24. @jgh Many countries have defaulted on their debts. There is an international market in highly distressed government debts traded at substantial discounts to their face values.

  25. The countries that have defaulted have defaulted on foreign currency debt, or are there exceptions to this?

  26. Yes countries do default on local currency debt, although it’s not as common as FX debt (which is surprisingly common!).

    Some examples:

    https://mobile.reuters.com/article/amp/idUSFit65645620130510

    There are a few reasons it might happen but don’t have time to type it out just now.

    Of course debasing the currency to monetise debt (and thereby paying back much less in real value terms) is just another strategy for defaulting.

  27. When do we get the blog back Tim?

    The “Forbes-as-a-weekly-freesheet” that you are spending all your time on isn’t cutting it.

  28. We’ll be back when Forbes as a freesheet is established and making a contribution to my living.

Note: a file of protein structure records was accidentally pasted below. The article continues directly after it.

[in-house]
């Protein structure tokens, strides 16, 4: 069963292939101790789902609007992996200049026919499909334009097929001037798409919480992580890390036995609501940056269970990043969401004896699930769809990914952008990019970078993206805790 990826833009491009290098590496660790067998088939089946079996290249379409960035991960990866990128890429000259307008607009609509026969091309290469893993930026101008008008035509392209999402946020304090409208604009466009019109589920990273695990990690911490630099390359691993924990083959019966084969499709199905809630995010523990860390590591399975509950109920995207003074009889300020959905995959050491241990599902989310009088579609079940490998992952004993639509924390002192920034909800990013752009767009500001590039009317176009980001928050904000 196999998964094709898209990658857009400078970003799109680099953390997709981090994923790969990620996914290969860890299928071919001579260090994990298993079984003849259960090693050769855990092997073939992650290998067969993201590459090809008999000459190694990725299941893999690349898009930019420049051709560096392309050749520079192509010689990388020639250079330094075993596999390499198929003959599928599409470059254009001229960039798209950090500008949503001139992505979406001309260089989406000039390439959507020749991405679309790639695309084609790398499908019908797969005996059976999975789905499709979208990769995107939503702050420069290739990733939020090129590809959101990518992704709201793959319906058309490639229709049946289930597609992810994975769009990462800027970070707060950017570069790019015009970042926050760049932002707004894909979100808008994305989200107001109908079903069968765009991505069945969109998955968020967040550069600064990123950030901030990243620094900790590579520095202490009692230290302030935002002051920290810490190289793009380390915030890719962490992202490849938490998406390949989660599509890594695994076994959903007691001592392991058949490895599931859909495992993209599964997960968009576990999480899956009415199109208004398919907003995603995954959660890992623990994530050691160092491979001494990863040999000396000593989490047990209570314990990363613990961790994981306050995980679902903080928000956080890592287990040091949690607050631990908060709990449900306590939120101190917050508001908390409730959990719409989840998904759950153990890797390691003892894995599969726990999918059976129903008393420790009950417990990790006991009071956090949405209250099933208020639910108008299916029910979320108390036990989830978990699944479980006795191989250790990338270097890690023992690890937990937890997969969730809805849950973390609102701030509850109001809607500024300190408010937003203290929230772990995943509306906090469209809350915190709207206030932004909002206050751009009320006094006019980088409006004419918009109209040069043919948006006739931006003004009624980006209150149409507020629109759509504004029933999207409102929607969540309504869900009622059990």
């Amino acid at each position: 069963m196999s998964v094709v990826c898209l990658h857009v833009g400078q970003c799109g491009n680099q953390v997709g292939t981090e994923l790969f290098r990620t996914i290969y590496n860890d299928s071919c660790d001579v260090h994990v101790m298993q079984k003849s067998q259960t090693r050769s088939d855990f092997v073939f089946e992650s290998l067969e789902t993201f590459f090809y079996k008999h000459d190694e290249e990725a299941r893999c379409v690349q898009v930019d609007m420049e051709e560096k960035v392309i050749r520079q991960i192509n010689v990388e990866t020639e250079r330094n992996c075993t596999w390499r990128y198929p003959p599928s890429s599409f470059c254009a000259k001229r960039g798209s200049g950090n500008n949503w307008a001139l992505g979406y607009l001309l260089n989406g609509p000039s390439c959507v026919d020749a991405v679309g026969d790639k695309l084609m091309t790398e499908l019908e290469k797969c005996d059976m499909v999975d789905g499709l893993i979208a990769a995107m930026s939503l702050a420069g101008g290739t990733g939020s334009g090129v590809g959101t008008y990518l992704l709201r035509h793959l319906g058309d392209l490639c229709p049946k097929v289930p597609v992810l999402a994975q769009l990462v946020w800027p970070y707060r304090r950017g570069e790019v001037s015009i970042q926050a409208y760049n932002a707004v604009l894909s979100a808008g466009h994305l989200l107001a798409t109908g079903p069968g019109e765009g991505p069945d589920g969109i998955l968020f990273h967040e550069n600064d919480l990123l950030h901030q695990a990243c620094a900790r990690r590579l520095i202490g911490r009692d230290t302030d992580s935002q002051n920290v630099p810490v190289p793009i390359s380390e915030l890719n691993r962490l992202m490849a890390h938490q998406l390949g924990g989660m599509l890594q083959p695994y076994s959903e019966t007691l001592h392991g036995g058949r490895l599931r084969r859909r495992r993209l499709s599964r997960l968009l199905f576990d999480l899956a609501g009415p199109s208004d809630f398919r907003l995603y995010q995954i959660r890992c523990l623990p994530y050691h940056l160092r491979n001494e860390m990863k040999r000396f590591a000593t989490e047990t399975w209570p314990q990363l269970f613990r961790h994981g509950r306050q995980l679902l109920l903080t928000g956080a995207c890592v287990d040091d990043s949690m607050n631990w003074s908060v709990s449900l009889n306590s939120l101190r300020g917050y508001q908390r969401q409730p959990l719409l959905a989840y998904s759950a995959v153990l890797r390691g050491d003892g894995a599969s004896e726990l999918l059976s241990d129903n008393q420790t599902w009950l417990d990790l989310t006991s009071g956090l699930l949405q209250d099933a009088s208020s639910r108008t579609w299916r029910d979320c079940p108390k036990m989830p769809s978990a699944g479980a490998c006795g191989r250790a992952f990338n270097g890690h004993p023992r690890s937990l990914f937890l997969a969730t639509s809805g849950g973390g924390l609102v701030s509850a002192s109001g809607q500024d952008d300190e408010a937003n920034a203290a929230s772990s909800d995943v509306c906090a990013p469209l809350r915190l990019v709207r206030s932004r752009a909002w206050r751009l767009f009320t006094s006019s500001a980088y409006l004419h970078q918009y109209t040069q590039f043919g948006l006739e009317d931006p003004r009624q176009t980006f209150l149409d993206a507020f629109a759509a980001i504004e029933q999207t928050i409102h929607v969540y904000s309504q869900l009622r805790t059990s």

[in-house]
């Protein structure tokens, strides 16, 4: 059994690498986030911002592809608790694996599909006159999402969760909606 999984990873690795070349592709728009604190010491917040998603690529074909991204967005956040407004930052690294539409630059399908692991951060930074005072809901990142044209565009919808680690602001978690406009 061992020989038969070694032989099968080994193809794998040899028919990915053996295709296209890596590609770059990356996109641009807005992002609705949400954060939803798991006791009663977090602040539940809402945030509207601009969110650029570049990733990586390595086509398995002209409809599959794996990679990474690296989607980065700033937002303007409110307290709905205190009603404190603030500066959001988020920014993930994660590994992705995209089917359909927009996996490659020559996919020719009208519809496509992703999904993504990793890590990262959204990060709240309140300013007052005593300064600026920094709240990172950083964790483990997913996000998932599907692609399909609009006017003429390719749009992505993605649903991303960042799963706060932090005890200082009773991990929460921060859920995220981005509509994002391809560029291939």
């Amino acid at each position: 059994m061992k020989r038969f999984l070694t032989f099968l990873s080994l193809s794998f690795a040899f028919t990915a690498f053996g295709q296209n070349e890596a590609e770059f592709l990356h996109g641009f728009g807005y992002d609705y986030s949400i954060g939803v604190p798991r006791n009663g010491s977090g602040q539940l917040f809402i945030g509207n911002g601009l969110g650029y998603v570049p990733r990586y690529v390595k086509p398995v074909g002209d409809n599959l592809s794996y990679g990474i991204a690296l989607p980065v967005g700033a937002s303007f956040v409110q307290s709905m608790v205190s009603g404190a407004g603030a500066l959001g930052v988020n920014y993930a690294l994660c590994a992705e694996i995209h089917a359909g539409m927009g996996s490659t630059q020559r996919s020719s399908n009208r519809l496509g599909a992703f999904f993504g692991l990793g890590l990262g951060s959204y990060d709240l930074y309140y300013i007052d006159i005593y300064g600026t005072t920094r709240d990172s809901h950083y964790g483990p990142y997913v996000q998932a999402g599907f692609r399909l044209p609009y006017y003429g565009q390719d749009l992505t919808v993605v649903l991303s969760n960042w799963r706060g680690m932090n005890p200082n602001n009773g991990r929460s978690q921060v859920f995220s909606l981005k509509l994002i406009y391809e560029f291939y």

We’re not a week in yet and revenue is £15 a day. Only an order of magnitude increase in traffic required therefore…..

  29. I am not clear on Internet commerce. You only seem to have one advert on the CT-the “Ready for Retirement?” one. Is it people clicking on that that gets the money? Cos I’ll go and click on it if that helps.

  30. TMB ;’The countries that have defaulted have defaulted on foreign currency debt, or are there exceptions to this?’

    Plenty of local currency defaults, because either the government wants to avoid the level of inflation needed and would rather take a holiday on its debt payments, or alternatively because of cross default provisions connected to foreign currency borrowings.

  31. I don’t have Adblocker but I still see only another half dozen little 2/3 line ads for financial stuff.

    I don’t know much about computers. Weaponising them against the left would be worth doing perhaps. And if you can even £15 a day for the CT I should find out more.

  32. @BiCR. Nice summary of repo. Very good for non market pro. Extra words you can throw in to look expert are “going special” and “remember 2016 year end rates”.

    Special has nothing to do with special needs. Much.

    I am continually amazed how, in all walks of life, people with limited or no knowledge but lots of confidence can get by and actually get paid. As a professional sceptic I am always worried there’s something I don’t know yet. There are left and right wing fact-free zones but I bet more on the sinister side.